5 Ways to Fight Crime with Non-Lethal Weapons
Non-lethal weaponry has been used since the dawn of history, but methods and protocols for employing it have gotten far more precise and professional. So too has the weaponry itself. Non-lethal weapons are now safer and more effective than at any time in the past, ensuring that police and paramilitary forces respect the civil rights of protesters and criminal suspects while neutralizing any threats to the public and themselves.
Here are five popular pieces of non-lethal weaponry that have proven effective at deterring crime and protecting the public interest.
- Rubber Bullets and Shot
Rubber bullets and buckshot are projectiles designed to inflict pain and/or stun their targets. Though they’re not likely to cause serious harm, they’re typically aimed at non-vital parts of the body in an effort to minimize unintended consequences. In most cases, rubber bullets cause little more than superficial skin wounds and localized soreness. That said, it’s very difficult for crowds to sustain volleys of these projectiles without breaking up.
- Water Cannons
Water cannons are similar to fire hoses or pressure washers, though their spray is more controlled and less likely to cause acute injury. In most cases, spray is applied as a steady stream, though pulsing blasts have proven effective as well. Depending on the strength and duration of the spray, water cannons can knock protesters off their feet and make advances difficult. However, these deterrents are usually used in concert with other methods, including acoustic devices.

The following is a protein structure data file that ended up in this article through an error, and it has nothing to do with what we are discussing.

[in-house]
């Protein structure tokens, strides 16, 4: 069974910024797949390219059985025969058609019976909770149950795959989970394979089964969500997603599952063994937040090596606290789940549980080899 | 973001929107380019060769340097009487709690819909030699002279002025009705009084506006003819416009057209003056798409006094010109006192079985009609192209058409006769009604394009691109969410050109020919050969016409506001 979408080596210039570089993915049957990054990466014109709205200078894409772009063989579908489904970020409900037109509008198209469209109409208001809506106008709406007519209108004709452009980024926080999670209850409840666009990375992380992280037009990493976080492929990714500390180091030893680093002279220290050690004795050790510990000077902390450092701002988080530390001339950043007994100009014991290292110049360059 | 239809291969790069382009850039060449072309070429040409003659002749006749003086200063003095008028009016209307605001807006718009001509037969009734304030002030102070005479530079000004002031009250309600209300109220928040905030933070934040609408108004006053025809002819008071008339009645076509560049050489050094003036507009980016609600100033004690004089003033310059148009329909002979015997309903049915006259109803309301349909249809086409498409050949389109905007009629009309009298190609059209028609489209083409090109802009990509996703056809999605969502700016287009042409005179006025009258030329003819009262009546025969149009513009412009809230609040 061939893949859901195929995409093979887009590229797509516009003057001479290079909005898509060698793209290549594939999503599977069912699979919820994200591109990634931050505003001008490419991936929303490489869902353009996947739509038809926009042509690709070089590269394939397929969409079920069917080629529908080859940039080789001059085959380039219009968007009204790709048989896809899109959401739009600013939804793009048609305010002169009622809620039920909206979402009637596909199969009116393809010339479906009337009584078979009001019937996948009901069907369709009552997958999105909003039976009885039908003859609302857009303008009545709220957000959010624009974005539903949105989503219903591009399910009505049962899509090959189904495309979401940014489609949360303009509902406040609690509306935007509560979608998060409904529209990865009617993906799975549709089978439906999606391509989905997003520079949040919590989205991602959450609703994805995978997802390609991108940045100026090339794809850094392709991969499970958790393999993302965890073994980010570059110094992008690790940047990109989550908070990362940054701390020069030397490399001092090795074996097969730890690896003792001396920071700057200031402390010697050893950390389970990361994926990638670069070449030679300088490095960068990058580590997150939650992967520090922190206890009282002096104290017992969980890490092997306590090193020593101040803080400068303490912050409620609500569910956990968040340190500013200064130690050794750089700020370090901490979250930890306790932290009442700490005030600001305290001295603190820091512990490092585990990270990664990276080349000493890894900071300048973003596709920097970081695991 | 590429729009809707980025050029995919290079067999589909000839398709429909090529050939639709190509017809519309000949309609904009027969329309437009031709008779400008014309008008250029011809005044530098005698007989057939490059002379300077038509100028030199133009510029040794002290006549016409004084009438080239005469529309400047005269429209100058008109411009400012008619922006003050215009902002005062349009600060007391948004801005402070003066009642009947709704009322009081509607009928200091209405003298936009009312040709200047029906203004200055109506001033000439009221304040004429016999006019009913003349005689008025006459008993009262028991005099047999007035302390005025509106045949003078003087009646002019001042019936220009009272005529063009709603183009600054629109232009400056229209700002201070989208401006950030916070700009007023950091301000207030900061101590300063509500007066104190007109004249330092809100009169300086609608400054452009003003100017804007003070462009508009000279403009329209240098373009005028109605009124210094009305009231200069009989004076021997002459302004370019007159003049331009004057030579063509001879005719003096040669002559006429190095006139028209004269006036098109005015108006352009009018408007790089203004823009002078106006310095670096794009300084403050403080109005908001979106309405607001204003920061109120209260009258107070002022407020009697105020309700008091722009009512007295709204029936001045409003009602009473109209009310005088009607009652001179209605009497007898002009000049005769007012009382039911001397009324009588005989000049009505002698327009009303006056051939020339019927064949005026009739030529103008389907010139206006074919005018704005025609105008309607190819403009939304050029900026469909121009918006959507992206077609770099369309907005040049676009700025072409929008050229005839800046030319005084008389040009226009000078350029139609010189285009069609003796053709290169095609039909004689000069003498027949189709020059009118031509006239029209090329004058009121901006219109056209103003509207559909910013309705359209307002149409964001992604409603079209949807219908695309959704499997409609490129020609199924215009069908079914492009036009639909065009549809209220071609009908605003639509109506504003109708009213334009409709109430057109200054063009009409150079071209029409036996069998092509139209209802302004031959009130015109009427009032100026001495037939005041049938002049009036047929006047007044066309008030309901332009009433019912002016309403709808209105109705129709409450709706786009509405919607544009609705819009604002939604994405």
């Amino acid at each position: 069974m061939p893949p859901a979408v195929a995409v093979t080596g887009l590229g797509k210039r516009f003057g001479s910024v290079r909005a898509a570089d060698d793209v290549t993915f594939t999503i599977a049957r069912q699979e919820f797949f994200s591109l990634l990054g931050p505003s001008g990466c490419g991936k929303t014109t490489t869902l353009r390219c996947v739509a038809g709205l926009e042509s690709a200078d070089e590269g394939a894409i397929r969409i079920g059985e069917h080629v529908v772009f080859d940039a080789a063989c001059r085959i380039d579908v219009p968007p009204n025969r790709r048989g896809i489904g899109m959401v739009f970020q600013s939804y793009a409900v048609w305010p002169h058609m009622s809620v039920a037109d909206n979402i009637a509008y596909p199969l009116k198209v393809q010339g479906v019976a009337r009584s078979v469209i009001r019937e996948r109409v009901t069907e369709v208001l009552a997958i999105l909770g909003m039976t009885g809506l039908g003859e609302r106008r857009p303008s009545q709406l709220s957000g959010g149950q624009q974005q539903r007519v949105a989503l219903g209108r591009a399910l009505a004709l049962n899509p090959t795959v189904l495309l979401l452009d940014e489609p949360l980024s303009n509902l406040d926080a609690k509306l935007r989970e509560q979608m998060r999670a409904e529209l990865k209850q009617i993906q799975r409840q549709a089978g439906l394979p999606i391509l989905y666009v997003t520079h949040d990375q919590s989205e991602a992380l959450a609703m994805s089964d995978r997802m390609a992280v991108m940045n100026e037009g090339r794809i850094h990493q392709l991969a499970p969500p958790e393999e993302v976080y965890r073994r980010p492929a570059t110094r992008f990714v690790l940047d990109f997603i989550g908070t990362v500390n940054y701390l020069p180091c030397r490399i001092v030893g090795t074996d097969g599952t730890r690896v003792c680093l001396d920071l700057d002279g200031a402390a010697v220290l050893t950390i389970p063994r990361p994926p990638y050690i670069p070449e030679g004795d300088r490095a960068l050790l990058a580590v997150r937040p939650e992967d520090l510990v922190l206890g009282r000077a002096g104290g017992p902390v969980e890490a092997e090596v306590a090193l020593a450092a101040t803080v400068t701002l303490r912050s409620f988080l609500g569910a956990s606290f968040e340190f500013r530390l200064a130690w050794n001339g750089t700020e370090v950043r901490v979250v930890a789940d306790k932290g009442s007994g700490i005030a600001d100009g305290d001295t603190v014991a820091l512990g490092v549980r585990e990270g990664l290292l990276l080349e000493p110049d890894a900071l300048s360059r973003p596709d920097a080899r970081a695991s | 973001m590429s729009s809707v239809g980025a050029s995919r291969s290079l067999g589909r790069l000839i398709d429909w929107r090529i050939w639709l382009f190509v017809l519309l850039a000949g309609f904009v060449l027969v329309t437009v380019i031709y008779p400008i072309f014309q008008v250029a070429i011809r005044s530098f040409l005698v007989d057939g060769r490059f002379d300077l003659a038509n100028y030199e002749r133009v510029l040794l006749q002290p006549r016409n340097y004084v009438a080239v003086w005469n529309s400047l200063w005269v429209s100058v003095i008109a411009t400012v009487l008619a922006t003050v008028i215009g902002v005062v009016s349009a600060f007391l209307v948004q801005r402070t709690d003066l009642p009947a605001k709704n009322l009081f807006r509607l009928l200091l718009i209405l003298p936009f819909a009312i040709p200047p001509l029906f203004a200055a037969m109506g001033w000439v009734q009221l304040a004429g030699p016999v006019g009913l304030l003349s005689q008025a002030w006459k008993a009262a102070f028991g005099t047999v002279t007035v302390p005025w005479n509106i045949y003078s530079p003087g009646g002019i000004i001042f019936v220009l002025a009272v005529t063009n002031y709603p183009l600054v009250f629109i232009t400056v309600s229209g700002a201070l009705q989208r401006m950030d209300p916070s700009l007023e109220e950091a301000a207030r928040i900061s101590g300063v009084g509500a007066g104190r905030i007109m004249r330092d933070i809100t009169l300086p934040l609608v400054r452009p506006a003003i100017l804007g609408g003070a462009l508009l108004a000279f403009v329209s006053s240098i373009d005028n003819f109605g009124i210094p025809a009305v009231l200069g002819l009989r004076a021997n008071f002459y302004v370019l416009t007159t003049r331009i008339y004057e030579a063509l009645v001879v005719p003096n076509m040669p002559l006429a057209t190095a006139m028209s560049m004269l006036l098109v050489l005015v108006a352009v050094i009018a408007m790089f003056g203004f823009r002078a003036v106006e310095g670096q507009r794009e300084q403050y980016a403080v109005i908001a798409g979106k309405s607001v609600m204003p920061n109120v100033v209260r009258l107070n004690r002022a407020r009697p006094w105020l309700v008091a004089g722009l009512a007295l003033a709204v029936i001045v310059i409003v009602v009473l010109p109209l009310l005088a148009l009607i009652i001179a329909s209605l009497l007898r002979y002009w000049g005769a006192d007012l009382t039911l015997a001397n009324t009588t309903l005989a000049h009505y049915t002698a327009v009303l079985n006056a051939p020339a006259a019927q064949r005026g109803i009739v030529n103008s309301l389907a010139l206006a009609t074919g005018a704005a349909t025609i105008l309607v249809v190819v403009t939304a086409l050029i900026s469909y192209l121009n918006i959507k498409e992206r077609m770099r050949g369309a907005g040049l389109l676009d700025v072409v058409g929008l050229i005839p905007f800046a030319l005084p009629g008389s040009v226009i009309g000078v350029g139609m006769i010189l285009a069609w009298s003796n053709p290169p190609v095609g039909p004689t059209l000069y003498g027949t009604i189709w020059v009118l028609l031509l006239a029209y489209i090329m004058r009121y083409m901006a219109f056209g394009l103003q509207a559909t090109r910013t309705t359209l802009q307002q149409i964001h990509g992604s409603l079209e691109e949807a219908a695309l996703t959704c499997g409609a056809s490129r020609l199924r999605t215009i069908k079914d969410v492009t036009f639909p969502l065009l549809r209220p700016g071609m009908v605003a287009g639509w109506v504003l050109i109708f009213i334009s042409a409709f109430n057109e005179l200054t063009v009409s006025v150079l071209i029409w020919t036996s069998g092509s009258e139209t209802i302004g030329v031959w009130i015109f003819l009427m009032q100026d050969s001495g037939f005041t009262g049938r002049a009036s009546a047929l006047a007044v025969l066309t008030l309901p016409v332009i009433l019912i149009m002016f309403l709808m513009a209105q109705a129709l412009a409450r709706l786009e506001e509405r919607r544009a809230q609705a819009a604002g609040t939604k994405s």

- Acoustic and Odor Devices
Acoustic devices come in many different forms. Some emit high-pitched noises that cause physical pain, while others focus on the lower end of the spectrum and create dissonant sounds that promote hard-to-describe discomfort. Likewise, odor devices emit foul-smelling gases or sprays that make normal activity extremely difficult. Such sprays typically mimic the smell of rotting meat or garbage and can cause physical reactions, such as tearing and vomiting.
- Pepper Spray and Tear Gas
Pepper spray packages the active ingredient in hot peppers and delivers it in a hard-to-wash, concentrated form. Though pepper spray is an effective deterrent, it can be harmful when applied directly to the eyes and has been known to cause respiratory distress in people with asthma and other conditions. As such, law enforcement agencies are typically required to follow strict protocols when using this deterrent. Tear gas, which evokes a similar physical response and is generally preferred for dealing with large crowds, has similar usage restrictions.
- Anti-Vehicle Weapons
Some protests and riots involve hostile vehicles that attempt to ram police lines or endanger innocent civilians. Although some such situations require the use of deadly force, non-lethal deterrence is often a first step. Popular anti-vehicle weapons include spike strips that can destroy tires within seconds and caltrops, or “spike balls” that embed in tires and make it difficult or impossible for vehicles to advance. Traditional barricades, such as concrete highway barriers, can be effective as well.